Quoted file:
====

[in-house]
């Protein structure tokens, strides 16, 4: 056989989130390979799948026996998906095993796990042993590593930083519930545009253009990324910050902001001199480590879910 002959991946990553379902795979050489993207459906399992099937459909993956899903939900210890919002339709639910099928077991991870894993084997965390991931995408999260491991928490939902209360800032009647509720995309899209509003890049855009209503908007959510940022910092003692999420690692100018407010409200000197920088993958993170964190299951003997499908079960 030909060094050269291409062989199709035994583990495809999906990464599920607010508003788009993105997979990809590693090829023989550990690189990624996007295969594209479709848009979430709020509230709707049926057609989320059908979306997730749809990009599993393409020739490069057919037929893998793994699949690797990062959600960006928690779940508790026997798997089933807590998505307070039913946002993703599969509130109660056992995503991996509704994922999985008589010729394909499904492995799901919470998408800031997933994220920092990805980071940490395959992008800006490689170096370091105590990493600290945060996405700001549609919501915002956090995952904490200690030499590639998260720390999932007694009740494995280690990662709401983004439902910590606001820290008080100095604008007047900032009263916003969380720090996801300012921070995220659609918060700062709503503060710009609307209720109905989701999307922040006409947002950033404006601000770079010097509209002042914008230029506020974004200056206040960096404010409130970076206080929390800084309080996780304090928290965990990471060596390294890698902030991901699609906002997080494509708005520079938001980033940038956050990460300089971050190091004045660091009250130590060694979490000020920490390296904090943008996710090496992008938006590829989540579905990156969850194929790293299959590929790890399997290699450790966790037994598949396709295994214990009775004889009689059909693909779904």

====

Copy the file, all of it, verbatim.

[in-house]
């Protein structure tokens, strides 16, 4: 056989989130390979799948026996998906095993796990042993590593930083519930545009253009990324910050902001001199480590879910 002959991946990553379902795979050489993207459906399992099937459909993956899903939900210890919002339709639910099928077991991870894993084997965390991931995408999260491991928490939902209360800032009647509720995309899209509003890049855009209503908007959510940022910092003692999420690692100018407010409200000197920088993958993170964190299951003997499908079960 030909060094050269291409062989199709035994583990495809999906990464599920607010508003788009993105997979990809590693090829023989550990690189990624996007295969594209479709848009979430709020509230709707049926057609989320059908979306997730749809990009599993393409020739490069057919037929893998793994699949690797990062959600960006928690779940508790026997798997089933807590998505307070039913946002993703599969509130109660056992995503991996509704994922999985008589010729394909499904492995799901919470998408800031997933994220920092990805980071940490395959992008800006490689170096370091105590990493600290945060996405700001549609919501915002956090995952904490200690030499590639998260720390999932007694009740494995280690990662709401983004439902910590606001820290008080100095604008007047900032009263916003969380720090996801300012921070995220659609918060700062709503503060710009609307209720109905989701999307922040006409947002950033404006601000770079010097509209002042914008230029506020974004200056206040960096404010409130970076206080929390800084309080996780304090928290965990990471060596390294890698902030991901699609906002997080494509708005520079938001980033940038956050990460300089971050190091004045660091009250130590060694979490000020920490390296904090943008996710090496992008938006590829989540579905990156969850194929790293299959590929790890399997290699450790966790037994598949396709295994214990009775004889009689059909693909779904």